Overcriminalization is a serious problem that has led to questionable prosecutions and injures the public interest. Thousands of criminal laws are scattered throughout the federal criminal code, and hundreds of thousands of regulations are supposed to implement those laws. In addition, the whole notion of consciousness of wrongdoing in the criminal law has been obscured.
Because prosecutors have no incentive to change a system that rewards their excesses, revisions may have to come from Congress — itself the source of much of the problem, both in the laws it passes and in the standards it uses to measure prosecutorial success. If we are to take pride in the claim that we are a nation governed by law, the criminal law must be sensible and accessible, not simply a trap for the unwary.
February 12, 2015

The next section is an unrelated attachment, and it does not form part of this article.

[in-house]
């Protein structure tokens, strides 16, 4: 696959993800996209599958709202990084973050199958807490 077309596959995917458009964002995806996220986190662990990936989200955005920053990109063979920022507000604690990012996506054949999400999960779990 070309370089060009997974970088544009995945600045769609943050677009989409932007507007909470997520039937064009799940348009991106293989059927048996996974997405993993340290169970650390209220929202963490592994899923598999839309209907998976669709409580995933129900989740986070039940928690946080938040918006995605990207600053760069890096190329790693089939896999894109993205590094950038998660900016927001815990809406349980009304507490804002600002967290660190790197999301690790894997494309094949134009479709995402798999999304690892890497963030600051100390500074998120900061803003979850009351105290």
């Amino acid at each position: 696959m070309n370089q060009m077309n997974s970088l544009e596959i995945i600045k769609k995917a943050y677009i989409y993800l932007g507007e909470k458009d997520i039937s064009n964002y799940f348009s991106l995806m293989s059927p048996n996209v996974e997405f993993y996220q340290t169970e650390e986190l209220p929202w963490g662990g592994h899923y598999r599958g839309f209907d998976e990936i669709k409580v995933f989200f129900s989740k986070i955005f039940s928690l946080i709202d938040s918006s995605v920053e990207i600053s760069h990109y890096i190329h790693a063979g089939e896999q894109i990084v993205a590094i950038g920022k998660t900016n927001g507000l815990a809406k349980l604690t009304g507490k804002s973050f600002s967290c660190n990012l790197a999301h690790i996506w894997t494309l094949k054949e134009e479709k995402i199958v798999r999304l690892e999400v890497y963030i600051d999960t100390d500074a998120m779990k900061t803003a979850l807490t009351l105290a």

New Brennan Center report asks "What Caused the Crime Decline?"
This press release highlights the publication of this important new report by the Brennan Center for Justice titled "What Caused the Crime Decline?". This report looks like a must-read for all advocates (and opponents) of modern sentencing reform, and here are excerpts of the summary appearing in the press release:
Since 1990, increased incarceration had a limited impact on reducing crime nationwide, concludes a new report from the Brennan Center for Justice at NYU School of Law. In What Caused the Crime Decline?, a team of economic and criminal justice researchers examine over 40 years of data, gathered from 50 states and the 50 largest cities. Among the report’s new findings:
Incarceration: Increased incarceration had some effect, likely in the range of 0 to 10 percent, on reducing crime in the 1990s. Since 2000, however, increased incarceration had a negligible effect on crime.